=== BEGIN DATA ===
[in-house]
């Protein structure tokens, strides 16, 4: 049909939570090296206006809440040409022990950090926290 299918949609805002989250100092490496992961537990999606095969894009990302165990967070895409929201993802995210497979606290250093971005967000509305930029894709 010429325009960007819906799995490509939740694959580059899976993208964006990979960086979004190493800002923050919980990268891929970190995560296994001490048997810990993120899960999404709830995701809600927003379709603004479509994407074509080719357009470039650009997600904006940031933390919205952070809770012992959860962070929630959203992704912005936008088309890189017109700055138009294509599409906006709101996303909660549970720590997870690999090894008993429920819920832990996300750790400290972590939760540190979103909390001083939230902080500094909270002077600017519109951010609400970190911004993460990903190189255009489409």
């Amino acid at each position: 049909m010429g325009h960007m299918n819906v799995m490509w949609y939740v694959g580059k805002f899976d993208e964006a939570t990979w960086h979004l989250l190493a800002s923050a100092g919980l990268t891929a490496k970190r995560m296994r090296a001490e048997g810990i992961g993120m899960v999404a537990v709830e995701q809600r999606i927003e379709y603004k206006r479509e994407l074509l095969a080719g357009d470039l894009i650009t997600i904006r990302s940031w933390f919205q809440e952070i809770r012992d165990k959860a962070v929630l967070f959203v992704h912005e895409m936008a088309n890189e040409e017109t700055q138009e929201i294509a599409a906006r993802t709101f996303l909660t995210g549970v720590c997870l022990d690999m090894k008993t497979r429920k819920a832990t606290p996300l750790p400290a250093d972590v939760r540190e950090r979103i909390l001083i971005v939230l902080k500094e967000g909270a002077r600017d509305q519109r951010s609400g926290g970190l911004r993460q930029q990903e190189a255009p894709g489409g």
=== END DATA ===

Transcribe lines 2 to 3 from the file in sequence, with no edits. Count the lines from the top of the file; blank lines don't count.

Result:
């Protein structure tokens, strides 16, 4: 049909939570090296206006809440040409022990950090926290 299918949609805002989250100092490496992961537990999606095969894009990302165990967070895409929201993802995210497979606290250093971005967000509305930029894709 010429325009960007819906799995490509939740694959580059899976993208964006990979960086979004190493800002923050919980990268891929970190995560296994001490048997810990993120899960999404709830995701809600927003379709603004479509994407074509080719357009470039650009997600904006940031933390919205952070809770012992959860962070929630959203992704912005936008088309890189017109700055138009294509599409906006709101996303909660549970720590997870690999090894008993429920819920832990996300750790400290972590939760540190979103909390001083939230902080500094909270002077600017519109951010609400970190911004993460990903190189255009489409």
């Amino acid at each position: 049909m010429g325009h960007m299918n819906v799995m490509w949609y939740v694959g580059k805002f899976d993208e964006a939570t990979w960086h979004l989250l190493a800002s923050a100092g919980l990268t891929a490496k970190r995560m296994r090296a001490e048997g810990i992961g993120m899960v999404a537990v709830e995701q809600r999606i927003e379709y603004k206006r479509e994407l074509l095969a080719g357009d470039l894009i650009t997600i904006r990302s940031w933390f919205q809440e952070i809770r012992d165990k959860a962070v929630l967070f959203v992704h912005e895409m936008a088309n890189e040409e017109t700055q138009e929201i294509a599409a906006r993802t709101f996303l909660t995210g549970v720590c997870l022990d690999m090894k008993t497979r429920k819920a832990t606290p996300l750790p400290a250093d972590v939760r540190e950090r979103i909390l001083i971005v939230l902080k500094e967000g909270a002077r600017d509305q519109r951010s609400g926290g970190l911004r993460q930029q990903e190189a255009p894709g489409g």